Graham Harman has a really interesting post on writing here.
As I’ve said several times in conversation (and I think once in print) I’m fascinated by how academics write – it’s the one thing we all do, but rarely talk about. I’ve done a couple of sessions on writing and publishing, from the perspective of being a journal editor, when I’ve been a visitor to other institutions. I’ve always really enjoyed such sessions.
I made a decision when I first did such a session that I would write about writing and speak to that, rather than just talk about writing. Here are a few excerpts…
There is really one piece of advice I can give you right up front. There is no ‘one way’ to write. There are ways that work for you, and ways that don’t. But… many people have got into habits that are unproductive for them, and there might be some things that others do that are helpful suggestions…
- I don’t see a distinction between writing and research. I don’t ‘do’ research and then write ‘it’ up. Rather it’s a continually intertwined process.
- I write almost all the time. I try to do some every day. Even if it is just typing up notes or going over a section that I drafted before.
- As I work mainly with texts (primary texts, secondary literature, documents, news reports etc.), the note taking is an integral part of the writing. I write commentary around the quotes and that helps generate things I might use.
- I write, knowing that nothing I write is final. I don’t agonize over words, I try to get the gist of what I am thinking, saying, arguing down, and go back over it again and again. Several times. Writing and overwriting. Texts emerge – I rarely sit down and begin writing ‘a paper’ from scratch.
- I tend to think in terms of book length projects. I am clearer about the next books I am planning to write than about the next article I will submit. I tend to see books as my priority, articles as interim statements of book-projects or chances to do something a little different (sometimes in collaboration). Book chapters I tend to do if they are interesting projects I’d like to be involved in, or they give me the chance to do something that I know would not work so well as a journal article. So, different styles of writing for different projects.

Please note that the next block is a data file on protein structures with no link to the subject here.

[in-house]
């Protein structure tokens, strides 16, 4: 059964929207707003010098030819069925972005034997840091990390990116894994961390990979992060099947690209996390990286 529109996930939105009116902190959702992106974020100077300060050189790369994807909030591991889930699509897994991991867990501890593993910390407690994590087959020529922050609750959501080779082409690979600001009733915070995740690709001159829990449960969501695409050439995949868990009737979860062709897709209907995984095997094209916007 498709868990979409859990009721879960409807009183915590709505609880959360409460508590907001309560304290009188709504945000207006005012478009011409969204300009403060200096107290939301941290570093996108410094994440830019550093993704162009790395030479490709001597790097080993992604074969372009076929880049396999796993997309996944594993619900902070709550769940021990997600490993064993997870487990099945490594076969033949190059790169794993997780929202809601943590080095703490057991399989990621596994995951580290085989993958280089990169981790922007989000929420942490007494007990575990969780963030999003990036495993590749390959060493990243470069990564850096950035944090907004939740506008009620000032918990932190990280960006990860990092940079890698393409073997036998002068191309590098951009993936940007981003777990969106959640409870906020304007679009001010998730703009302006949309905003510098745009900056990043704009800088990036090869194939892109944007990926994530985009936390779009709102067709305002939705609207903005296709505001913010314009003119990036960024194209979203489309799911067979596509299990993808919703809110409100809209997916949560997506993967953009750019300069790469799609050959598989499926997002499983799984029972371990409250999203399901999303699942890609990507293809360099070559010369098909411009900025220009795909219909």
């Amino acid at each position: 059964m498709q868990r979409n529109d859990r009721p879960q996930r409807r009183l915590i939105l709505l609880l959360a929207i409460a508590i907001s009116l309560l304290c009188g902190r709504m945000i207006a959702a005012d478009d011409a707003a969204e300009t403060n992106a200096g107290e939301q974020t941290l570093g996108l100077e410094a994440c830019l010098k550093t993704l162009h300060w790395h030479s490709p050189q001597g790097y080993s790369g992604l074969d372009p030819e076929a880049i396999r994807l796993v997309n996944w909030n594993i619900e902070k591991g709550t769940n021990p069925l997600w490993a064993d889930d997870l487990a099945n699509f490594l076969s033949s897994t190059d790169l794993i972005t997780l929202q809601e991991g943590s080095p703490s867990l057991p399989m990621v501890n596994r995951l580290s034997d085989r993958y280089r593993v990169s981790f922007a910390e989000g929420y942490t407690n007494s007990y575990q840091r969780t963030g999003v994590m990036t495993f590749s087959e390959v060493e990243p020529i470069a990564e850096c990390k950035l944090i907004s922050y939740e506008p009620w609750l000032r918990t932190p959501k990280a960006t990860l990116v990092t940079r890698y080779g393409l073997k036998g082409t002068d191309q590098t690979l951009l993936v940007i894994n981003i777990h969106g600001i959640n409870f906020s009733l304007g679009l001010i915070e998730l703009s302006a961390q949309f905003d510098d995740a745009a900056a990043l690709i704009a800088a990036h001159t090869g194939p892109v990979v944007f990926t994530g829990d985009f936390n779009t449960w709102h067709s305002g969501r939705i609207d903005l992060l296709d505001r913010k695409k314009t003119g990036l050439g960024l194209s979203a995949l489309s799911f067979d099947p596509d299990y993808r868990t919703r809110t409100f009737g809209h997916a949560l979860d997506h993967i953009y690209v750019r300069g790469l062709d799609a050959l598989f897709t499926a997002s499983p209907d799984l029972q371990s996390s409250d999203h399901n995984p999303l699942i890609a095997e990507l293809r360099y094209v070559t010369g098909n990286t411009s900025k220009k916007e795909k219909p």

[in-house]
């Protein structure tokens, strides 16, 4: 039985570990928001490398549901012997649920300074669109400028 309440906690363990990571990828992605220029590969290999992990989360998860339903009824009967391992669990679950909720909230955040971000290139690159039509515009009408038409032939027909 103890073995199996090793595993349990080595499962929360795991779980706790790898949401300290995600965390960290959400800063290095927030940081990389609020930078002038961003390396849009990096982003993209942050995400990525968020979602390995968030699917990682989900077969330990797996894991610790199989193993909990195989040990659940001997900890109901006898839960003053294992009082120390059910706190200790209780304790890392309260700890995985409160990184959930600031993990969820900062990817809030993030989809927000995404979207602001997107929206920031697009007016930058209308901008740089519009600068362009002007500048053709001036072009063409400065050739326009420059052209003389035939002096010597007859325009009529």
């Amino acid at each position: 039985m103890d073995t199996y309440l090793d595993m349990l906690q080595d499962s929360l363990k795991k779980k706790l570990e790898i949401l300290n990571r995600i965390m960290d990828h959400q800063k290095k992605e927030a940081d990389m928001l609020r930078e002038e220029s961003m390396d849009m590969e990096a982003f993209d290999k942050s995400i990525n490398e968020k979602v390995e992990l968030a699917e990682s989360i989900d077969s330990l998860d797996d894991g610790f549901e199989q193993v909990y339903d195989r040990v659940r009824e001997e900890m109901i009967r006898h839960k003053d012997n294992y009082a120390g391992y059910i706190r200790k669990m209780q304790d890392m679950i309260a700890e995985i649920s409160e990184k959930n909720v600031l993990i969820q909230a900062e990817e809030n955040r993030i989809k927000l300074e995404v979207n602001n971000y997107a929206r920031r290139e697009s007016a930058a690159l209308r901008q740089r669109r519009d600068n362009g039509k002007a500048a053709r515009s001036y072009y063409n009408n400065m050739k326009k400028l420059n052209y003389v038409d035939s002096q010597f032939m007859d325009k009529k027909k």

- I don’t write sequentially. Sometimes an abstract or introduction comes first, often not. I usually sketch out a framework and then begin dropping quotes and ideas into the framework which then gets elaborated (easier if all your book notes are in computer files)
- I write lots of what might be called ‘stage directions’ into the text – these say things like ‘rework this bit’; ‘this isn’t very good [or worse]’; ‘needs references’; ‘does this work?’ etc.
I’d like to think that the versions I circulate for comments, and certainly those that I submit somewhere have this all cleaned up and polished. But everything but very late drafts are a terrible mess – you can see the cogs and gears turning. This is one of the reasons why collaborative writing is a strange thing to do.
There are times when a conference paper/invited seminar is just that. But equally many times it should be seen as the initial version of a written paper. So I always write conference papers. Even if I then, later, generate a powerpoint to use, it comes from the text, not the other way round. There are lots of people with conference papers that never got elaborated; or powerpoints that don’t make sense when they revisit them months later. ‘Death by powerpoint’ isn’t just for the audience.
A lot of the rest is mechanical stuff about note-taking, computer work, etc., and there’s a discussion of what I write and inspiration that I reused in my inaugural lecture.
Hopefully something in here is of interest to others. Maybe sometime I will work on this into something publishable. I wouldn’t disagree with Graham’s comments – I just work in a somewhat different way.
There is a terrific piece on the mechanics of historical research, written by Keith Thomas, here. Both Peter Gratton and Adrian Ivakhiv have posted about this already. I do think of myself as a historian of sorts, and this is extremely interesting reading. Even though I now take all my notes on the computer, or type them up soon afterwards, there is much here that relates to my own practice, especially for the history of territory book I am currently writing.